Université du Québec à Montreal (CANADA)
About this paper:
Appears in: EDULEARN11 Proceedings
Publication year: 2011
Pages: 495-505
ISBN: 978-84-615-0441-1
ISSN: 2340-1117
Conference name: 3rd International Conference on Education and New Learning Technologies
Dates: 4-6 July, 2011
Location: Barcelona, Spain
The importance of technology for education is increasing. In general, however, resistance is still observed (in teachers, teacher advisors, administration, curriculum developers…). Why? Although financial challenges often come to the fore, the case of the simple calculator suggests this may not be the core issue. Nowadays, very cheap; research shows the huge potential of ‘wisely’ used calculators (to support problem solving, number sense, mental calculation, student attitude…). But they are not widely adopted, and rarely do we seek a deep understanding of the reasons why this might be.

In the course of our research in mathematics education, we have found epistemological issues to be fundamental to understanding ‘what counts’ in education. As a focal point, we are now developing this understanding in our research on the use of technology in elementary mathematics, and especially around the introduction of simple calculators in the classroom. As a framework, we have read the works of the German philosopher, Heidegger, who distinguishes two attitudes toward technology. One focuses on technology as a “mean” and the other recognizes technology as “revealing” particular “truths.” Heidegger says that technology not only gives us (easier, faster, wider) access to the world, but always ‘thinks’ it before we do, revealing it in a certain way, exposing a particular “truth” about it. He exemplifies this with the windmill revealing the working force of the wind, and insists that the real power (and danger) of technology is not in the object or its use, but in its revelation. Technology inevitably transforms us and what we do; windmills not only harness the wind, but the peasant as well.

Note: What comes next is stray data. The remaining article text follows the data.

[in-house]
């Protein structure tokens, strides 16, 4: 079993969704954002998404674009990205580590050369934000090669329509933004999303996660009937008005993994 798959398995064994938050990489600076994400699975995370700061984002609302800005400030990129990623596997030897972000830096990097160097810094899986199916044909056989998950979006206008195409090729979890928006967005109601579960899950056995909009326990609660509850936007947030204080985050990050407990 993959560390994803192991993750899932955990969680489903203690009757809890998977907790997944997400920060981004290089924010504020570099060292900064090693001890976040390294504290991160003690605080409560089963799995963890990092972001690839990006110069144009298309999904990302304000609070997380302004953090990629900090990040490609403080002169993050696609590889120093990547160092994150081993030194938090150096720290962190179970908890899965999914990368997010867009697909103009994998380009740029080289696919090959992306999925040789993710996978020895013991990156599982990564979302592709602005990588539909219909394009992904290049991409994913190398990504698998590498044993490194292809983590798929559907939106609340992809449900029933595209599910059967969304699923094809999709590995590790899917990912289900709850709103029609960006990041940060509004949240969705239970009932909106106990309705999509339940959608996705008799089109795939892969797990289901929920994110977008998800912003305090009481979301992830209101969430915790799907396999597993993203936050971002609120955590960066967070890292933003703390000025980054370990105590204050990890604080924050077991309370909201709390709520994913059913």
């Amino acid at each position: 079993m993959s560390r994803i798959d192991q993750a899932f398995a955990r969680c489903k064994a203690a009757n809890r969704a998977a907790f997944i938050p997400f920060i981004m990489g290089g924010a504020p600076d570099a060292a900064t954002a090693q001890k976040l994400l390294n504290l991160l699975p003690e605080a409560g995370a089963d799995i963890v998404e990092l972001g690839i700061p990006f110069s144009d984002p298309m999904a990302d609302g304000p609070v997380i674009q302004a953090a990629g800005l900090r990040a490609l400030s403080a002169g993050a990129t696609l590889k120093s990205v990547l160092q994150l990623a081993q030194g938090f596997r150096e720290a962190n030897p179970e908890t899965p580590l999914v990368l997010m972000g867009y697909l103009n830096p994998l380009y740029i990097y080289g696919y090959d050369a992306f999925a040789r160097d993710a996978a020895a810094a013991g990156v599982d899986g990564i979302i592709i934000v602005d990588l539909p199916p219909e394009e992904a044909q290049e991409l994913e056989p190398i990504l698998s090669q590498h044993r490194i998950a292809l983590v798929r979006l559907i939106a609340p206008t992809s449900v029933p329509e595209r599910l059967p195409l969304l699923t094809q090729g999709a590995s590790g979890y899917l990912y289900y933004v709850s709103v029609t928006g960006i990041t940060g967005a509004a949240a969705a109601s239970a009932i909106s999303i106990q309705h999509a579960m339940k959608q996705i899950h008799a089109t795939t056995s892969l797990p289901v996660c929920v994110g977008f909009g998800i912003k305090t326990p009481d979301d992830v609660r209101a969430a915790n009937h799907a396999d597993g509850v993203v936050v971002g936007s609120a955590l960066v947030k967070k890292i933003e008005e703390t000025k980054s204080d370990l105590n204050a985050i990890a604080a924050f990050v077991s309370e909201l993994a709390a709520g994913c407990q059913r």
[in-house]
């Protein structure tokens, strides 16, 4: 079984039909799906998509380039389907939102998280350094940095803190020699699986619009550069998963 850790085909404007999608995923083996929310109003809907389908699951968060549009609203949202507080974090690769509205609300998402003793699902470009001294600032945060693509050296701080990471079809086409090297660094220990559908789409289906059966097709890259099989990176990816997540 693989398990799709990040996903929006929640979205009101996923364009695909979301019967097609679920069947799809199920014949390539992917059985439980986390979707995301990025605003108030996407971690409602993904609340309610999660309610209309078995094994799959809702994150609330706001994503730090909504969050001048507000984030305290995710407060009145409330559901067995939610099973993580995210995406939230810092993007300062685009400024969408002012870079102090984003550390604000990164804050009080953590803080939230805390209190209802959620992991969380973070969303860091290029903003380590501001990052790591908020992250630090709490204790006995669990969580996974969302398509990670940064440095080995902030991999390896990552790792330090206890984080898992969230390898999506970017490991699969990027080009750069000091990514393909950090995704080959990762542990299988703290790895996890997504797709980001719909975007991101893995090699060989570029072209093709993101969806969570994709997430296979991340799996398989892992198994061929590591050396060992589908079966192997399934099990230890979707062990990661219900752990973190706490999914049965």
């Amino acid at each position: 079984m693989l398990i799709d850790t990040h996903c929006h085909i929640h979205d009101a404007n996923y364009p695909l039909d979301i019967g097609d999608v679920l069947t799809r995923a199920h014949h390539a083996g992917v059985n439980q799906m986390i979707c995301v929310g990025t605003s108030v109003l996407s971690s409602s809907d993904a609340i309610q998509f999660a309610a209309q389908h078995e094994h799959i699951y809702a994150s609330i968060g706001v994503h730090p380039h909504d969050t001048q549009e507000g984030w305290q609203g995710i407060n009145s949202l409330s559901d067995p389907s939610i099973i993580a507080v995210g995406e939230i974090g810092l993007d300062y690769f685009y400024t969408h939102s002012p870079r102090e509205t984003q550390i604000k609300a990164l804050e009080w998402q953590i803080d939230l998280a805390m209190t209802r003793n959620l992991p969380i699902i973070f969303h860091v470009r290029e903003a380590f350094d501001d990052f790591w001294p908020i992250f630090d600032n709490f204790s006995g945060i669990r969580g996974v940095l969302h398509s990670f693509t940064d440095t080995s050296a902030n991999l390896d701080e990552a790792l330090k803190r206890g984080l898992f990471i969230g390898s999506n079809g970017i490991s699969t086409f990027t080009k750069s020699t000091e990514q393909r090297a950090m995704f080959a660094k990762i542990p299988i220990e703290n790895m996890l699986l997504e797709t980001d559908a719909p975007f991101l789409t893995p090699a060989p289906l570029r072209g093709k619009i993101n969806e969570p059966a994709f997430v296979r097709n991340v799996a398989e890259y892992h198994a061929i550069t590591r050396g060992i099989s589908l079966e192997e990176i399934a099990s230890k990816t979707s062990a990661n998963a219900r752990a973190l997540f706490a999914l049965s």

With this in mind, we reviewed the research literature on the calculator in elementary school mathematics. First, we found an overall focus on knowing how to use technology, Heidegger’s instrumental conception. Second, we asked what can be said about the truth revealed by such technologies, hypothesizing that reluctance might be resistance to the binding truth it reveals. We found this truth to deal with everyday “practical epistemology”: with what needs to be known (or not), but also with what it means to know and how one comes to know (to learn, to teach…). May hesitancies AND enthusiasms in the face of technology originate, in a very profound way, in such practical epistemological issues? On that point, we found very supportive evidence: Many researchers ‘incidentally’ observe how technology requires major changes in practice, that is, in the way mathematics is made and conceived of in the classroom. The calculator crystallizes a certain (“relational,” not “procedural”) understanding of mathematics, and accepting the technology is to accept its epistemology.

We now use these theoretical findings to conduct an empirical investigation to see what they may enable (e.g., in teachers’ professional development). Besides that, the study also has consequences for education at large. Other technologies (e.g., word processors) offer challenges similar to those of the calculator. But even more broadly, we bring new light to the question of the educational use of technology, showing how any implementation (online platforms, tutorials, microworlds, …) comes with its own ‘upsetting truth’, imposing epistemological shifts that some around/among us anxiously resist… or await.
Resistance, epistemology, calculator, mathematics, Heidegger, primary school.